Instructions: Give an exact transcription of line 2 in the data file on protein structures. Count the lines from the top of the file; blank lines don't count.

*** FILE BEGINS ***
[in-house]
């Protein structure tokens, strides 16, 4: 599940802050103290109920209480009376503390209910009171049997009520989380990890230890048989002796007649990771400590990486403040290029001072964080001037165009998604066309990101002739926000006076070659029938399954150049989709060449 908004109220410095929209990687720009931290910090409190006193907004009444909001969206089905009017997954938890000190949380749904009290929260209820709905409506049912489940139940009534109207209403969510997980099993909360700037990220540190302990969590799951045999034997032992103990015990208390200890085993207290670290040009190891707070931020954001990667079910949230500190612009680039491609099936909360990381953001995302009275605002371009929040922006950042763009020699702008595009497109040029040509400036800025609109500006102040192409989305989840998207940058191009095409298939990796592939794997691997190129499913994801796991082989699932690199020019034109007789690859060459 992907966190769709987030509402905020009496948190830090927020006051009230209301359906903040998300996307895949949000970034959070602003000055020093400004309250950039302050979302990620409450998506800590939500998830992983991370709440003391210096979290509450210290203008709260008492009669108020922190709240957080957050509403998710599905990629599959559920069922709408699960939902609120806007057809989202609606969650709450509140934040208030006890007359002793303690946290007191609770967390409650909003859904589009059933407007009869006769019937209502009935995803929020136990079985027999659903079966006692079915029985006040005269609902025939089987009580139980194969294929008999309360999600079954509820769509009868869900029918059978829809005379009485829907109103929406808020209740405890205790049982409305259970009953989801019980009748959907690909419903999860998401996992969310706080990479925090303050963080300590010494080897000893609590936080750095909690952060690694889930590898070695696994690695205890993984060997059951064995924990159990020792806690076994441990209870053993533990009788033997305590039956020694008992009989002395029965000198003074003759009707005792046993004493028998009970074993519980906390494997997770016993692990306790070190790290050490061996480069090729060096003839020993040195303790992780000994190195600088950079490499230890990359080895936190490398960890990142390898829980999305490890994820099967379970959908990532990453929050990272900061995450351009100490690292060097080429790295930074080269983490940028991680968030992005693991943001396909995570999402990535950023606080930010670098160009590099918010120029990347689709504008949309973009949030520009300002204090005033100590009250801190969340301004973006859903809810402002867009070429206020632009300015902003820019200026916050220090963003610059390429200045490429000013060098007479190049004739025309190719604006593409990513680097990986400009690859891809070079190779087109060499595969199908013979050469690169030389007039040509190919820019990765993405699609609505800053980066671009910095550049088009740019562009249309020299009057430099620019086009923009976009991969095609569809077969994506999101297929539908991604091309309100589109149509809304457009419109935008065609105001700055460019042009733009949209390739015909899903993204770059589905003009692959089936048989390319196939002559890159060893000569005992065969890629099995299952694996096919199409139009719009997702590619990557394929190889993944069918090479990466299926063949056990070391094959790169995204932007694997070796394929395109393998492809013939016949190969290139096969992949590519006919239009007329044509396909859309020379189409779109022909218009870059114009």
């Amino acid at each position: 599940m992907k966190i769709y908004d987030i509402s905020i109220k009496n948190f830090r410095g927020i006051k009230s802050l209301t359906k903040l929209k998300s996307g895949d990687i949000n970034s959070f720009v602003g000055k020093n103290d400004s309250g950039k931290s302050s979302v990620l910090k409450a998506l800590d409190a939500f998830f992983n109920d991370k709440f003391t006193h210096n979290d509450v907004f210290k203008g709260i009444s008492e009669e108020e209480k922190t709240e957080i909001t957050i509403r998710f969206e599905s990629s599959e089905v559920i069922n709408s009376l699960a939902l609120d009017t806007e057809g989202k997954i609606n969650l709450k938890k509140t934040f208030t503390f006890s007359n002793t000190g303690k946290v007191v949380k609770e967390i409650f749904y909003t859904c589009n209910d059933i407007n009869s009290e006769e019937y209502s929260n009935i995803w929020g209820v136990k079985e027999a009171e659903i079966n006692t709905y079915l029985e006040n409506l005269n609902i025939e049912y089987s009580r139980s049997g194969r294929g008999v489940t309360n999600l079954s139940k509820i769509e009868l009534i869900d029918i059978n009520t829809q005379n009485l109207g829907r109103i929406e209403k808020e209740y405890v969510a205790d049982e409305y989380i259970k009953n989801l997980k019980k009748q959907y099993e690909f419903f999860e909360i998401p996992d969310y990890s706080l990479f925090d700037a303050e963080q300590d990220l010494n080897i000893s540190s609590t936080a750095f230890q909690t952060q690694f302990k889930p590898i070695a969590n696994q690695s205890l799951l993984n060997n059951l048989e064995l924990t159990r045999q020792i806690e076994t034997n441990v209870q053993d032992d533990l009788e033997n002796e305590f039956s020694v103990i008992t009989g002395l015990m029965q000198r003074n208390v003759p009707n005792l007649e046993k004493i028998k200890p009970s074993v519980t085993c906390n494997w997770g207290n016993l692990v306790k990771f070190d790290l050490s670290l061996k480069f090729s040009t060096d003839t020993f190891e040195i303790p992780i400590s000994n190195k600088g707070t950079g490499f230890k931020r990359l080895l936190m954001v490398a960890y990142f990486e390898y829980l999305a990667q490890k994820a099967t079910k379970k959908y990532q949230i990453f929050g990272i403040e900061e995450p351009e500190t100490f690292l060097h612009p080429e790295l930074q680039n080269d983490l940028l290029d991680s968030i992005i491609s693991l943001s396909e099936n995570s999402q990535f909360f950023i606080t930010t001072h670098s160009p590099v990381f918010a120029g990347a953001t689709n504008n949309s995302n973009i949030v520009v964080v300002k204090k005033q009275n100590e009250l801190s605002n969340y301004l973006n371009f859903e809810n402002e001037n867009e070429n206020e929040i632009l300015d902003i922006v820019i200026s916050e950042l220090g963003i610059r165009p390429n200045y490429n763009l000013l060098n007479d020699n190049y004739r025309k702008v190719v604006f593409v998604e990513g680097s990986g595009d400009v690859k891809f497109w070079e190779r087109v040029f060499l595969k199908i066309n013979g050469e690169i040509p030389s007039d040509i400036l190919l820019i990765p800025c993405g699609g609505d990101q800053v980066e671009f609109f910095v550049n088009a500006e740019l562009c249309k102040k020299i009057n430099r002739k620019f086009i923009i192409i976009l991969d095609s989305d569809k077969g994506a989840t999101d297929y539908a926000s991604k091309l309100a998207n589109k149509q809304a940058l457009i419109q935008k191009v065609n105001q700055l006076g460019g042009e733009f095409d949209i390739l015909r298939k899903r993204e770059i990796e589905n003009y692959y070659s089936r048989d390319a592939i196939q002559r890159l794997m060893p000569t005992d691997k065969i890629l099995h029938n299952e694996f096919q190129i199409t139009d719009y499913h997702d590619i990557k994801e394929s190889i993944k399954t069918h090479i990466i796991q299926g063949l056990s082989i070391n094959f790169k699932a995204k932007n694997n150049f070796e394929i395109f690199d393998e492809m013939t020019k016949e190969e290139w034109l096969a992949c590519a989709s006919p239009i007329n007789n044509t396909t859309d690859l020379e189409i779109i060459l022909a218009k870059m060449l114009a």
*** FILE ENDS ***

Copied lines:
């Protein structure tokens, strides 16, 4: 599940802050103290109920209480009376503390209910009171049997009520989380990890230890048989002796007649990771400590990486403040290029001072964080001037165009998604066309990101002739926000006076070659029938399954150049989709060449 908004109220410095929209990687720009931290910090409190006193907004009444909001969206089905009017997954938890000190949380749904009290929260209820709905409506049912489940139940009534109207209403969510997980099993909360700037990220540190302990969590799951045999034997032992103990015990208390200890085993207290670290040009190891707070931020954001990667079910949230500190612009680039491609099936909360990381953001995302009275605002371009929040922006950042763009020699702008595009497109040029040509400036800025609109500006102040192409989305989840998207940058191009095409298939990796592939794997691997190129499913994801796991082989699932690199020019034109007789690859060459 992907966190769709987030509402905020009496948190830090927020006051009230209301359906903040998300996307895949949000970034959070602003000055020093400004309250950039302050979302990620409450998506800590939500998830992983991370709440003391210096979290509450210290203008709260008492009669108020922190709240957080957050509403998710599905990629599959559920069922709408699960939902609120806007057809989202609606969650709450509140934040208030006890007359002793303690946290007191609770967390409650909003859904589009059933407007009869006769019937209502009935995803929020136990079985027999659903079966006692079915029985006040005269609902025939089987009580139980194969294929008999309360999600079954509820769509009868869900029918059978829809005379009485829907109103929406808020209740405890205790049982409305259970009953989801019980009748959907690909419903999860998401996992969310706080990479925090303050963080300590010494080897000893609590936080750095909690952060690694889930590898070695696994690695205890993984060997059951064995924990159990020792806690076994441990209870053993533990009788033997305590039956020694008992009989002395029965000198003074003759009707005792046993004493028998009970074993519980906390494997997770016993692990306790070190790290050490061996480069090729060096003839020993040195303790992780000994190195600088950079490499230890990359080895936190490398960890990142390898829980999305490890994820099967379970959908990532990453929050990272900061995450351009100490690292060097080429790295930074080269983490940028991680968030992005693991943001396909995570999402990535950023606080930010670098160009590099918010120029990347689709504008949309973009949030520009300002204090005033100590009250801190969340301004973006859903809810402002867009070429206020632009300015902003820019200026916050220090963003610059390429200045490429000013060098007479190049004739025309190719604006593409990513680097990986400009690859891809070079190779087109060499595969199908013979050469690169030389007039040509190919820019990765993405699609609505800053980066671009910095550049088009740019562009249309020299009057430099620019086009923009976009991969095609569809077969994506999101297929539908991604091309309100589109149509809304457009419109935008065609105001700055460019042009733009949209390739015909899903993204770059589905003009692959089936048989390319196939002559890159060893000569005992065969890629099995299952694996096919199409139009719009997702590619990557394929190889993944069918090479990466299926063949056990070391094959790169995204932007694997070796394929395109393998492809013939016949190969290139096969992949590519006919239009007329044509396909859309020379189409779109022909218009870059114009």